Barbara Chase-Riboud has lived an extraordinary life. Born in Philadelphia in 1939 and based in Europe since the 1960s, the celebrated artist, poet, and novelist is a long-time pathbreaker. Her remarkable accomplishments include selling her first artwork to the Museum of Modern Art at age 15, being the first woman of color to graduate with an MFA from Yale, being the first female American artist to have a solo show at MoMA Paris, writing best-selling, prize-winning books that have sold millions of copies, and much more. Today, Chase-Riboud continues to achieve: Her monumental bronze sculptures are currently featured in major exhibitions at both the Serpentine Galleries in London and the Pulitzer Arts Foundation in St. Louis.
Chase-Riboud is also a prolific traveler and networker. From Paris to Beijing to Dakar, she has witnessed some of the most notable events of our age up close, and has moved in prominent literary, artistic, and political circles including friends and associates like James Baldwin, Henri Cartier-Bresson, Alexander Calder, Jaqueline Kennedy Onassis, and Toni Morrison. In a 2018 article for Hyperallergic, Seph Rodney observed that Chase-Riboud’s life would make for a fantastic memoir. Now, that memoir has arrived.
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I Always Knew: A Memoir (Princeton University Press, 2022) presents more than three decades of Chase-Riboud’s extraordinary life through the letters that she wrote to her mother. The artist discovered these letters saved in a box after her mother passed away, but didn’t read them until 2008. “It was somehow like finding the gravestone of a very young woman,” the author writes in her preface, though the voice that rings out in the letters is very much alive. Chase-Riboud didn’t save any of her mother’s replies, so what emerges is a private tale of becoming, told from the artist’s first life-changing trip to Europe in 1957 until her mother’s death in 1991.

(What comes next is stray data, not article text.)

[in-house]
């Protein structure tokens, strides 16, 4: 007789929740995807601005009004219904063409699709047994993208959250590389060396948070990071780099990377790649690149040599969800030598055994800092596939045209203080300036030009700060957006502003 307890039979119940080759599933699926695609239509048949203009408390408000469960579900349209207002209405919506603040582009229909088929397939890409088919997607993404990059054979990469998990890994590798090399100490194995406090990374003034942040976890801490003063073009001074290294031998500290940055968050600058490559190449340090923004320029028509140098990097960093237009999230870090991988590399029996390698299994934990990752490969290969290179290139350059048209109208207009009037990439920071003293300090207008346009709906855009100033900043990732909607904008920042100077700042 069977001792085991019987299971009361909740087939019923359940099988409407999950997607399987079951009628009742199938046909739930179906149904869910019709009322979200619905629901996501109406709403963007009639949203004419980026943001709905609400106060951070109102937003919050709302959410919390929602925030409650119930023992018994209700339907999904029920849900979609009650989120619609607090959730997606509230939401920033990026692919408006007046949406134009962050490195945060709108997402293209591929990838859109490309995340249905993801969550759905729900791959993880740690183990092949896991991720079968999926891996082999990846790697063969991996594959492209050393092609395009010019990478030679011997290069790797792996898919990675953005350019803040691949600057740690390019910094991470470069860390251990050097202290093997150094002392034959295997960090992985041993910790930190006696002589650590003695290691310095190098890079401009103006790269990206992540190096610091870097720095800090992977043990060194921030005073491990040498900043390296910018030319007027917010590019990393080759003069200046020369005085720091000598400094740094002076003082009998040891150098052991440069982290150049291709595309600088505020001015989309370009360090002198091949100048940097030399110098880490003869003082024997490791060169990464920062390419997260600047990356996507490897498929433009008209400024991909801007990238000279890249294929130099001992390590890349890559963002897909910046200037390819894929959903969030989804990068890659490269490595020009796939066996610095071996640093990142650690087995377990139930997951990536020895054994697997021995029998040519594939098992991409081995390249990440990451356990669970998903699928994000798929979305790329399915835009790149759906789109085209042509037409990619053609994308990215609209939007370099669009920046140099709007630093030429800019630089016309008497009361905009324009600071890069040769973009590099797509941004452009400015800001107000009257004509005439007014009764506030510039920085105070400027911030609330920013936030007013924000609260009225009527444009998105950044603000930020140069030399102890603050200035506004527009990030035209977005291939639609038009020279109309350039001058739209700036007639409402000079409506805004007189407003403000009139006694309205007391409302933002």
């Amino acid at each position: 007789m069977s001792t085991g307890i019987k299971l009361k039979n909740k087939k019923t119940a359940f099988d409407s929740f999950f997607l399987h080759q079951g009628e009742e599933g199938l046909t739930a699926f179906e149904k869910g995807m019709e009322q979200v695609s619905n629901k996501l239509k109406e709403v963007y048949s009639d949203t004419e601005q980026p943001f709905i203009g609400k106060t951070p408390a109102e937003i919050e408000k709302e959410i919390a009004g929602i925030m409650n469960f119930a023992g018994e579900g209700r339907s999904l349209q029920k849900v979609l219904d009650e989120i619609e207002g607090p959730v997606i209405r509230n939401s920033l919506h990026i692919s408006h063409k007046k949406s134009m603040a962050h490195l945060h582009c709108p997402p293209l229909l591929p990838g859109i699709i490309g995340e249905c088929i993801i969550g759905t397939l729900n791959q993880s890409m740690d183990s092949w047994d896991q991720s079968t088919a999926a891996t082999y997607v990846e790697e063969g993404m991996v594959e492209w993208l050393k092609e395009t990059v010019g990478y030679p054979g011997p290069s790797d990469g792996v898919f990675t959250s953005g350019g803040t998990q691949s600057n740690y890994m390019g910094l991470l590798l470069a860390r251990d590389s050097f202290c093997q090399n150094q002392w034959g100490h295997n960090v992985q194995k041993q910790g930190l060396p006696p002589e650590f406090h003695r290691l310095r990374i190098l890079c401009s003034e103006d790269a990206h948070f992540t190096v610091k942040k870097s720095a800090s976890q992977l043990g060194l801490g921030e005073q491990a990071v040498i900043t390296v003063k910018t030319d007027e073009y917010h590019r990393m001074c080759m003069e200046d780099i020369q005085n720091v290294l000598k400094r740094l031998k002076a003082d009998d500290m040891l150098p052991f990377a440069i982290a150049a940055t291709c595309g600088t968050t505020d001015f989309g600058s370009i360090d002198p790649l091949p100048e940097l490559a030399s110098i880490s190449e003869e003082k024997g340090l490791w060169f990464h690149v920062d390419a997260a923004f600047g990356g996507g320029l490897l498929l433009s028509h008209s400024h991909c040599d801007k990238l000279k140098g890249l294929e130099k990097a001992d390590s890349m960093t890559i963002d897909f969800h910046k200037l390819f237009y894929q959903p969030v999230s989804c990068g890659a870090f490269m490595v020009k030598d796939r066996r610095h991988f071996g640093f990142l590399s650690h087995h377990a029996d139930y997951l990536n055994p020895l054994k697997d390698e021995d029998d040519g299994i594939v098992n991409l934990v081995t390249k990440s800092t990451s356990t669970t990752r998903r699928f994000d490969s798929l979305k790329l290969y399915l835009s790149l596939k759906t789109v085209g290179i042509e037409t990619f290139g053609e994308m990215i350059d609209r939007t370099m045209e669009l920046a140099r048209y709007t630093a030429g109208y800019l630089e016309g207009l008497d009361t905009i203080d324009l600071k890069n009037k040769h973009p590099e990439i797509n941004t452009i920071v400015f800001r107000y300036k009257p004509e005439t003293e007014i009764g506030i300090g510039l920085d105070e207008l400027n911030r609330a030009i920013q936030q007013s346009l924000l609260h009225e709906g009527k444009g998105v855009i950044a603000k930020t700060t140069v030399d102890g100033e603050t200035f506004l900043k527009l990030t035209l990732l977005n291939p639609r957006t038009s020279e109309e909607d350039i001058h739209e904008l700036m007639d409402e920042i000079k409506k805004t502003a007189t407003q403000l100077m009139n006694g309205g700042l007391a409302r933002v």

Letters home rarely resemble artist statements, and the book doesn’t give readers much of a sense of Chase-Riboud’s creative endeavors. But it does offer a fascinating portrait of the artist’s experience as a Black American woman living abroad at a time of marked racism, violence, and political tension, but also great cultural exchange and opportunity. Some of the most engaging parts of the book come from the artist’s comments on polemical current events — many of which feel familiar to our own troubled moment — which are sharply made, but also delivered through the intimate filter of a daughter to her mother. Mostly, though, this is a book about daily life. And of course, Chase-Riboud’s daily life is much more exciting than most.
Already in her earliest letters, Chase-Riboud seems to get on fabulously in Europe. Almost immediately, she meets and dates intriguing people, is photographed and featured on the front cover of Ebony and other newspapers and magazines, and — after three months traveling solo in Egypt — starts working as an actress on the set of Ben Hur in Rome. It’s a heady time, but the gifted and gorgeous Chase-Riboud seems to navigate it all with ease.
Later, she marries the French Magnum photographer Marc Riboud, attends glitzy parties and fashion shows, gives birth to two sons, cultivates massive success as both an artist and writer, manages Paris apartments and studios, a French country home, and even a Roman palace staffed with maids, nannies, and chauffeurs, and jet sets around the world for work and play. All the while, her breezy, upbeat letters home brim with the dazzling details of her thrilling, fast-paced life without much hint of doubt or overwhelm.
One wonders about the person Chase-Riboud was before these letters, and outside of them. How did she tackle and conquer things with such courage and confidence? The missives in the book don’t dwell much on the artist’s more difficult moments: the unraveling of her first marriage or the time away from her children are barely alluded to. Perhaps Chase-Rimboud, like many daughters, presents a more buoyant version of herself to make her mother proud and keep her from worrying. Or perhaps the darker moments of her life are recorded in the 300 letters not included in the book, or in phone calls and in-person meetings between the two women.
Or perhaps, as the book’s title suggests, Chase-Riboud was simply always this way. The artist’s unassailable poise and perseverance echo in her grandmother’s words, which she quotes at several points throughout the book: “Making things look easy is a matter of politeness. Letting people know you are carrying a heavy burden is a third-world attitude toward life.” This book shows that Chase-Riboud’s attitude toward life has long been one of openness, enthusiasm, and joy.